Experimental design

Mice (ICR, male, 20–25 g) were obtained from Samtako Co. (Osan, Korea). Mice were housed two per cage in a temperature and humidity controlled environment (12-h light/dark cycle, 23 ± 2 °C, 60 ± 2 %), with ad libitum access to standard mouse food and water. This study was approved by the Animal Ethics Committee of Chungbuk National University (Approval No., CBNU-481-12-01).

The experiment was performed by 2 separate subsets for the elevated plus-maze and marble burying tests including the biochemical analyses, and for the spontaneous locomotor activity test including the immunohistochemical analyses. Each subset contained 16 groups (8–10 animals per group): half groups were exposed to the chronic EF stress and half were not. Each eight groups were orally treated for 10 days before 4 h the exposure of EF stress as follow: control group was the group that received saline (0.9 %), each GPS-treated group was the group that received one of the different doses of GPS (30, 50, 100, 200, or 400 mg/kg), GP-WX treated group was the group that received GP-WX (50 mg/kg), and GP-EX-treated group was the group that received GP-EX (50 mg/kg). Stress was the group which was exposed to chronic EF stimuli with either saline (0.9 %), GPS, GP-WX or GP-EX for 10 days. GP-EX was used as a positive control [6].

In the first experiments, the elevated plus-maze and marble burying tests were performed on the final day (day-10) at 30 min after the exposure of EF stress. The elevated plus maze test was carried out before the marble burying test to approximate a stressor (the interval time, 15–20 min) [15]. After the behavioral tests, the mice were sacrificed to obtain brain tissues and serum for biochemical analyses. In the second experiments, the spontaneous locomotor activity test was carried out every day after 30 min of the exposure of chronic EF stress and then, the mice were also sacrificed to obtain brain tissues for immunehistochemical analyses.

The exposure of chronic EF stress

The mice were placed individually in the electrified shock chamber for the exposure to chronic stress and they received unavoidable EF stimuli (intensity, 0.6 mA, 1 s every 5 s, periods, 3 min) at 14:00 every day for 10 days using an electric shock generator (Seil Electric Co., Taejeon, Korea) [16].

The elevated plus-maze test

The elevated plus-maze apparatus consists of four arms: two open arms (30 × 5 cm) and two closed arms of the same size, with 16-cm-high black walls elevated 45 cm above the floor. The open and closed arms were connected via a central square (5 × 5 cm) to form a plus sign. The 5-min pre-adaptation period of 1 time for the last 3-days was conducted before the main test [17]. The number of open arm entries and the time spent on the open arms were recorded during a 5-min test period after the adaptation period of 5-min by a video camera connected to a SMART video-tracking system (Panlab S.I., Barcelona, Spain) [7].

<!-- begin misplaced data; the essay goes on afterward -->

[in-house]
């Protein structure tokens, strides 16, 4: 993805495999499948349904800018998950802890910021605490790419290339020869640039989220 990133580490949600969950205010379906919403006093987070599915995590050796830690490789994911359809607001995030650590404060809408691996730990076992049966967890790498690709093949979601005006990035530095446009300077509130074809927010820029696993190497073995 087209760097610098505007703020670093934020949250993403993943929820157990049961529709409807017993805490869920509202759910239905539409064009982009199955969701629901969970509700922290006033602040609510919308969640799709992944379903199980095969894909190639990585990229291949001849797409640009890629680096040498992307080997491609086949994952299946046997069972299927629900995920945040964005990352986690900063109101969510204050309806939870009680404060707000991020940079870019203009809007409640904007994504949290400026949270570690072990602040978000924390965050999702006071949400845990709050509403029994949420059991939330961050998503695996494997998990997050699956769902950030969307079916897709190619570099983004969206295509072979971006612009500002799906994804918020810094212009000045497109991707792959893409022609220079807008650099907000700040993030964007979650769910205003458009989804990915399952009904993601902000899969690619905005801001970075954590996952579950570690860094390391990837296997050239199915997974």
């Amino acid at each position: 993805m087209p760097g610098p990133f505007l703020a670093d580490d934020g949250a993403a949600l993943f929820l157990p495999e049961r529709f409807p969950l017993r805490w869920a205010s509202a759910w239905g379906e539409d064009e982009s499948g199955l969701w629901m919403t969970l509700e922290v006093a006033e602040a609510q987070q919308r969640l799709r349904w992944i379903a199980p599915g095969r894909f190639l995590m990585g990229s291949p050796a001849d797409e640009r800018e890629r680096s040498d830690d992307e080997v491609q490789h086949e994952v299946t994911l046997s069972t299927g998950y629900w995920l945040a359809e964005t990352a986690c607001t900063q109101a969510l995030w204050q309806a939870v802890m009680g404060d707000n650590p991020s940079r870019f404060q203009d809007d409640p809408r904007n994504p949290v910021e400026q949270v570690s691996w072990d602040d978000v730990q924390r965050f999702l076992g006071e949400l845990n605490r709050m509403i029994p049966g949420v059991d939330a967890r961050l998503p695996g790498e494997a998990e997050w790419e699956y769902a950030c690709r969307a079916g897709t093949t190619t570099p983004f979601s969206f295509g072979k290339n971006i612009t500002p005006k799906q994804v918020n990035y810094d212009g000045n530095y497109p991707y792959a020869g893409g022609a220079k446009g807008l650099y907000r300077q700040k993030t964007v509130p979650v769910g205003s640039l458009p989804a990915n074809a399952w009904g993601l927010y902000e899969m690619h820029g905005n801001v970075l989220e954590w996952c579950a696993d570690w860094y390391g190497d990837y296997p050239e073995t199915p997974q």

The marble burying test

The marble burying test was placed in a cage measuring 33 cm × 21 cm × 19 cm (l × w × h), containing bedding that was 5 cm in depth, with twenty marbles in a 4 × 5 arrangement along the same short wall of the cage. The 15-min pre-adaptation period for the last 3-days was applied before the main test [18]. Testing was conducted for a 30-min period under red light and white noise. After a 30 min, the number of marbles buried was recorded and marbles were considered to be buried if at least two thirds of their surface was covered with bedding [8].

The spontaneous locomotor activity test

The locomotor activity was determined by a tilting-type ambulometer (Model AMB-10, O’Hara, Tokyo, Japan). Each mouse was placed in the round activity cage (20 cm in diameter and 18 cm in depth) and after an adaptation period of 10 min, the counts of horizontal movements of mice inside the cage were automatically recorded in 30 min [6].

Measurement of dopamine, serotonin and corticosterone levels

The whole brains were dissected out and frozen in a −70 °C until analysis. For the measurement of dopamine levels, the brain tissues were homogenized in perchloric acid (300 μL, 1 M) and isoproterenol (100 pmol, internal standard), and dopamine levels were measured by an HPLC system [19]. For the measurement of serotonin levels, the brain tissues were also homogenized in trichloroacetic acid (500 μL, 0.3 M) and HIAA (300 pmol, internal standard), and serotonin levels were measured by an HPLC system [6].

Blood was collected from the heart of sacrificed mice, and was then centrifuged to obtain a serum. Corticosterone levels were assessed using an enzyme-linked immunosorbent assay kit [6].

Immunohistochemistry of c-Fos

Mice were transcardially perfused with a paraformaldehyde solution (4 % in 0.1 M phosphate buffered saline, pH 7.4), and then the brains were removed. Coronal sections (35 μm) at the PVN regions were processed for c-Fos immunocytochemistry using a polyclonal rabbit anti-c-Fos antibody (1:500) and a biotinylated goat anti-rabbit antibody (1:1,000; Vector Laboratories, Burlingame, CA). The sections were incubated in avidin:biotinylated enzyme complex kit and exposed to 3,3′-diaminobenzidine kit for detection. c-Fos-positive cells in the PVN regions were counted using an image analysis system (Axiovision software, Carl Zeiss MicroImaging, GmbH, Jena, Germany) using a microscope (100X magnification) (Zeiss Axiophot, Carl Zeiss MicroImaging).

Statistical analysis

Data were analyzed with one-way analysis of variance (ANOVA) followed by Tukey’s test for evaluating the dose-dependent effects, two-way ANOVA followed by Tukey’s test for evaluating the effects on chronic stress and three-way ANOVA by Tukey’s test for evaluating the effect on between the three factors, doses, un-stressed and stressed stimuli, and days. All data represented as means ± S.E.M. with p values < 0.05 being considered statistically significant.

Results

Effects of GPS on elevated plus-maze